Prince Philip walked away from last week's car crash, but a former royal protection officer says the accident could have been much worse


Prince Philip walked away from last week’s car crash near the royal family’s Sandringham Estate, but a former royal protection officer says the accident could have easily been much worse – and could have been avoided completely.

On Thursday, the Duke of Edinburgh, 97, was involved in a crash in Norfolk that left him uninjured, although those who were at the scene of the accident said they saw blood. Philip overturned his Land Rover following a collision with a Kia driven by a 28-year-old woman with a 9-month-old baby in the backseat. The driver suffered cuts to her knee, while a 46-year-old woman sitting in the passenger seat broke her wrist. The baby was uninjured, local police in Norfolk said Friday.

“People have played the accident down a bit – this could have been a quadruple fatal accident,” former royal protection officer Ken Wharfe tells PEOPLE. “Had his car stayed upright, surely the driver in the Kia would have died.”

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Prince Philip
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Wharfe describes Queen Elizabeth‘s husband of 71 years as a “difficult person to work with” because he is someone who likes to do things his own way. Despite having a team of bodyguards, none of them were with Philip at the time of the accident.

“To go on his own and not wear a seat belt and not take a bodyguard is crazy,” he says.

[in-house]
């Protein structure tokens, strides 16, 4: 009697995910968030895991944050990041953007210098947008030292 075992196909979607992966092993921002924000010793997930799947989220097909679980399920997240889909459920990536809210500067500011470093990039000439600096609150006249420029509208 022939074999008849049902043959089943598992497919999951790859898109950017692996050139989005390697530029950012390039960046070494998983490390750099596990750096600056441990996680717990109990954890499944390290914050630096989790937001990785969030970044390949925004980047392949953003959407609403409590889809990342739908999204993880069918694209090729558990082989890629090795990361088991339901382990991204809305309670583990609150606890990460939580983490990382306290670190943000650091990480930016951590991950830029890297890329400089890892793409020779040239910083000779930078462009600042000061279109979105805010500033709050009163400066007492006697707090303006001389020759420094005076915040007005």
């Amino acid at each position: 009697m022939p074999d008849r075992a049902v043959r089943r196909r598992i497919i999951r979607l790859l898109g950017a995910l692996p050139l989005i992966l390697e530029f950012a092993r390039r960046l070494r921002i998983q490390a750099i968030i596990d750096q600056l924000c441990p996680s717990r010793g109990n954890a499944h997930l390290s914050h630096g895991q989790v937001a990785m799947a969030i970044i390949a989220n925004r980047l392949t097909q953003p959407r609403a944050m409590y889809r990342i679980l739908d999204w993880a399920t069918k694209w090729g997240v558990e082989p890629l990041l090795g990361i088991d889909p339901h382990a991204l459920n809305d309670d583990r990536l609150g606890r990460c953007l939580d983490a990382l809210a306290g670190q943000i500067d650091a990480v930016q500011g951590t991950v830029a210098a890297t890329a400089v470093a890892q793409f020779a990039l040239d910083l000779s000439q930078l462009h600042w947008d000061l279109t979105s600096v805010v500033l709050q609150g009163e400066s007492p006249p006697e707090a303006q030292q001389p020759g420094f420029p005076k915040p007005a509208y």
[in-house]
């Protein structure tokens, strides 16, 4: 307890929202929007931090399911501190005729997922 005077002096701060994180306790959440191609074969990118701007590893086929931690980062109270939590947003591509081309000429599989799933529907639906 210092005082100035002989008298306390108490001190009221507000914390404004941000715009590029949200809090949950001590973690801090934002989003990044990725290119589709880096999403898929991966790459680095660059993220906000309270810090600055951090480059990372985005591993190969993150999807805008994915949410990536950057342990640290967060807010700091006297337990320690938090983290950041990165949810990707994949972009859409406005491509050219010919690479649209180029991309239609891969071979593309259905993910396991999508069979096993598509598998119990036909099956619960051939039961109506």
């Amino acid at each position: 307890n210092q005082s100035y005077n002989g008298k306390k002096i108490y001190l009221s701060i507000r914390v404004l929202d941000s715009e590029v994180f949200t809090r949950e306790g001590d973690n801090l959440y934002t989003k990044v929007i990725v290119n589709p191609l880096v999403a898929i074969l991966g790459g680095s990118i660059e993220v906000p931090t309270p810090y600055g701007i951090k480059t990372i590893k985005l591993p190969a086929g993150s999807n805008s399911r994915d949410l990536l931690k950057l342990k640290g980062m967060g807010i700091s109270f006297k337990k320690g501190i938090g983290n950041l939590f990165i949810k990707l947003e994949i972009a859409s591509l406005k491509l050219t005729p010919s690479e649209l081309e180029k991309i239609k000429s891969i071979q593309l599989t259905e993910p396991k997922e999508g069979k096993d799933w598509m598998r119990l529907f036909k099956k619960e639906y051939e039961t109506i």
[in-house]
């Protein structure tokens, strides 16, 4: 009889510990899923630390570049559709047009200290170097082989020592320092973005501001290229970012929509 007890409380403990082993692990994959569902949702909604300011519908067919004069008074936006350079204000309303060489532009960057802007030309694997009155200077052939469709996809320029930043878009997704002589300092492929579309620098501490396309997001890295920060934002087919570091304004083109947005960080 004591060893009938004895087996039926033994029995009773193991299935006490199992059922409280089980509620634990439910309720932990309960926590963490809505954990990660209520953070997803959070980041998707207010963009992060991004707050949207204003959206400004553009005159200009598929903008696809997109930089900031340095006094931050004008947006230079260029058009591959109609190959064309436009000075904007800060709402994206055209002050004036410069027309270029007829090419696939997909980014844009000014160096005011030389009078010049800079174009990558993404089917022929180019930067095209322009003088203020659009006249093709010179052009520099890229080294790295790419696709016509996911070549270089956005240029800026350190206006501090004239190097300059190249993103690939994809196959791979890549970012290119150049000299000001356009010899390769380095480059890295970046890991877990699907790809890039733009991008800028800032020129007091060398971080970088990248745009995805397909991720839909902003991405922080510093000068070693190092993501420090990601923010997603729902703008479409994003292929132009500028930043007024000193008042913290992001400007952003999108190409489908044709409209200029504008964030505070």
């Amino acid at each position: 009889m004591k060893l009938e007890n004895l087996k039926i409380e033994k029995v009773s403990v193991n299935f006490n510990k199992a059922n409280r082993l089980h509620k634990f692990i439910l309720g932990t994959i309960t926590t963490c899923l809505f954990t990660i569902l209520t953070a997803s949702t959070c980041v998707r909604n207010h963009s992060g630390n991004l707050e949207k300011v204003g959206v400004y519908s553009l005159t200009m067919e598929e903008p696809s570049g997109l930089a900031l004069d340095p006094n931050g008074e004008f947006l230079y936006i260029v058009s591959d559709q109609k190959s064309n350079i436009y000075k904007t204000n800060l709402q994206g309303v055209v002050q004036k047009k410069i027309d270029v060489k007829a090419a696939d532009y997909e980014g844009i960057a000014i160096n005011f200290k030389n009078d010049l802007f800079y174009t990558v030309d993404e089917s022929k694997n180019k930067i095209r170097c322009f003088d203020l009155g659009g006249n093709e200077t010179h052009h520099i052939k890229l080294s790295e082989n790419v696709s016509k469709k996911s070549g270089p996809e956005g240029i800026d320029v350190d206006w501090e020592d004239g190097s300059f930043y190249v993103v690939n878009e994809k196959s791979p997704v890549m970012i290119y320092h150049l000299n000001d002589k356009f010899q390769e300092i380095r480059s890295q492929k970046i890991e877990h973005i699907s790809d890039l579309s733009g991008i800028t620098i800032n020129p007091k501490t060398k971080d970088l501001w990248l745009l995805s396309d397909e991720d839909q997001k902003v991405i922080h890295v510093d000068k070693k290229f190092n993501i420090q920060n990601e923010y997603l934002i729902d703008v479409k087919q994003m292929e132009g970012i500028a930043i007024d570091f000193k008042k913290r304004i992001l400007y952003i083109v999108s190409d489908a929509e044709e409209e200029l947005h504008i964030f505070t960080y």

Prince Philip
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Wharfe adds, “Had the bodyguard been there, with experience, this accident would never have happened. The bodyguard would have said, ‘Hang on, sir, watch the car.’ He would have blown a gasket, but he wouldn’t have hit the car.”

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On doctor’s advice, Philip visited the hospital on Friday morning for a “precautionary check-up.”

“His Royal Highness had no injuries of concern. The Duke has returned to Sandringham,” a palace spokesperson said.

Emma Fairweather, who was sitting in the passenger seat, said in an interview with the Sunday Mirror that she was disappointed with the royal family because she had yet to receive an apology from Philip.

“I’m lucky to be alive and he hasn’t even said sorry,” Fairweather told the outlet.

The Queen’s husband was seen driving in the area just two days after the crash, operating a replacement Land Rover on a public road without his seatbelt fastened.

According to friend and biographer Gyles Brandreth, Philip will reluctantly accept that he has to give up driving in public if he is advised to do so.

“He is a pragmatist and a realist and I’m sure he will accept that while possibly muttering under his breath,” Brandreth tells PEOPLE.